Friday, June 12, 2015

Tunneling New Jersey: Chris Christie edition

Never mind the bridge.Chris Christie, still governor and always presidential never-be, should be tarred and feathered for canceling the tunnel project. Bloomberg points out what his petulant posturing cost the people of New Jersey.
Now look at what happened in New Jersey, the third-richest state based on median income, after it rejected a chance to improve its transportation infrastructure. In 2010, the federal government offered New Jersey $3 billion to build a rail tunnel to double commuter capacity to New York City. It would have relieved pressure on the overburdened existing tunnel, built in 1910 and damaged in 2012 by Hurricane Sandy.
Governor Chris Christie, predicting cost overruns in a rare period of disinflation and exceptionally low borrowing costs, canceled the project. The new tunnel would have created at least 200,000 jobs, and would have generated $9 billion in business revenue and $1.5 billion in federal, state and local tax revenue during nine years of construction, according to a March 2012 report by the U.S. Government Accountability Office.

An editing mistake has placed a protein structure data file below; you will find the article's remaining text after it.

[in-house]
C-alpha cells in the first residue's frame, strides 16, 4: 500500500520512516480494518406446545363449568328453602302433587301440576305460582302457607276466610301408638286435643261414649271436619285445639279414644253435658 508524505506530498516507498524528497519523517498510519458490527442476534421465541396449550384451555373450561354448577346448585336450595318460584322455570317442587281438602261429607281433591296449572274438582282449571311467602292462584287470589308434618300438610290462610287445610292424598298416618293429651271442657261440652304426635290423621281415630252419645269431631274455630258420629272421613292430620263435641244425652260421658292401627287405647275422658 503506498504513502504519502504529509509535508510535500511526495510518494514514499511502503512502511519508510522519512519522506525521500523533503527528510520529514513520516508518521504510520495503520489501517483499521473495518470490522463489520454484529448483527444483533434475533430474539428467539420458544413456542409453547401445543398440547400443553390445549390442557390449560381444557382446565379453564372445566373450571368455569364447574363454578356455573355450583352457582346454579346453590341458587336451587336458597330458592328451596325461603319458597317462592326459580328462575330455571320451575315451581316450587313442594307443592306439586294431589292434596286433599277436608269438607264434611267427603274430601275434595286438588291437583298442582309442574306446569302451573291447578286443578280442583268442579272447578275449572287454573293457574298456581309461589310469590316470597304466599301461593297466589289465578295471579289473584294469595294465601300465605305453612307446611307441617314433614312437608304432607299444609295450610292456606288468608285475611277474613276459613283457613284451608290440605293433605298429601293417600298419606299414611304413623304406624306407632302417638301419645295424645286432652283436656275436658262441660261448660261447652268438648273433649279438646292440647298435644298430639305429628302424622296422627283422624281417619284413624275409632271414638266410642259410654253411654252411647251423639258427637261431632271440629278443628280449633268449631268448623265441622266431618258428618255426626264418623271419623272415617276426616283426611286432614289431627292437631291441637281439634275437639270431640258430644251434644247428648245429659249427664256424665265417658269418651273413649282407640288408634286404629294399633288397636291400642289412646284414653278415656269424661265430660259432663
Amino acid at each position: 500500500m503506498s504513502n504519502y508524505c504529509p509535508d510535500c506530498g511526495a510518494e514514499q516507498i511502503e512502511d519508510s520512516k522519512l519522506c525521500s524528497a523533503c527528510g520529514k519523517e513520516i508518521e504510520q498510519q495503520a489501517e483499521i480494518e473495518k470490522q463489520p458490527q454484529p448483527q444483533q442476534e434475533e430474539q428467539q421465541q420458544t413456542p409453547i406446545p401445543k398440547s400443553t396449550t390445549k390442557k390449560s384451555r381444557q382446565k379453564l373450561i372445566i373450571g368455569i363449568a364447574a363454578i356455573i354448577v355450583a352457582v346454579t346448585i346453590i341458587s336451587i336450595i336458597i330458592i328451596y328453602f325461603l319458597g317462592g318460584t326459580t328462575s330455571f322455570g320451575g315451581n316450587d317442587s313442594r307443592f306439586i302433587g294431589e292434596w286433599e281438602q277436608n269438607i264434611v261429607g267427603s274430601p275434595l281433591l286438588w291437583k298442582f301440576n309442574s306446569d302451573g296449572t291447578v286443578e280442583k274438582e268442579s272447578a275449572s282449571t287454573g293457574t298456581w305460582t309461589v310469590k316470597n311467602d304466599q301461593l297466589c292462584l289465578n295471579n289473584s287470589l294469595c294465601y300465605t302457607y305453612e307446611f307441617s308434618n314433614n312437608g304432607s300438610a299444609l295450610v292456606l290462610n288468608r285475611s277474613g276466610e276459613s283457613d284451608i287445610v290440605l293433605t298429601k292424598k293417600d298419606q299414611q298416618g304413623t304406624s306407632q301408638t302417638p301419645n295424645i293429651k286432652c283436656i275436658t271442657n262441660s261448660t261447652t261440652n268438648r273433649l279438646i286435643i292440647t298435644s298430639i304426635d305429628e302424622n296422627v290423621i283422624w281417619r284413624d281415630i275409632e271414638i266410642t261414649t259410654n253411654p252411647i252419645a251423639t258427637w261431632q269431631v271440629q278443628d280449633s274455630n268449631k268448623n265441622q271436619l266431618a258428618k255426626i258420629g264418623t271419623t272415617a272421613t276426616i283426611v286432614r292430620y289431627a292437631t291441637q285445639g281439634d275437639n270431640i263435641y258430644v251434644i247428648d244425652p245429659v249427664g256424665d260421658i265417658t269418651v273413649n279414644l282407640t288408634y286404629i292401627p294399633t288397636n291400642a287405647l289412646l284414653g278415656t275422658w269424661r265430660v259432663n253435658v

Since cancellation, New Jersey's economic performance has lagged. Adjusted for inflation, its median household income declined 12.2 percent, compared with an average drop of 3.9 percent for the U.S. New Jersey is among only 12 states with deteriorating economic health defined by jobs, mortgage delinquency, personal income, home prices, tax income and stock performance, according to data compiled by Bloomberg. The same data shows Michigan and California, where infrastructure has been a priority, as leaders in job growth. By the same measures, New Jersey is No. 6 from the bottom.
There are always many reasons for weak economic performance. In New Jersey, transportation is vital. The state sends almost half a million people out of state for jobs, the most in the nation. The majority go to New York.
It should come as no surprise, then, that the state has lost the confidence of investors. While Colorado provided an 8.9 percent return since 2010, beating the national average of 4.95 percent, New Jersey's equivalent bonds gained 1.01 percent, the worst performance after Puerto Rico and Arkansas, according to the BofA Merrill Lynch U.S. Transportation Municipal Securities Index.
By the way, according to Wikipedia, "tunneling" is a kind of fraud:
ia colloquial term for a specific kind of financial fraud. It is defined as "the transfer of assets and profits out of firms for the benefit of those who control them".
In Christie's case, tunnel canceling seems to be a variant of that fraud.

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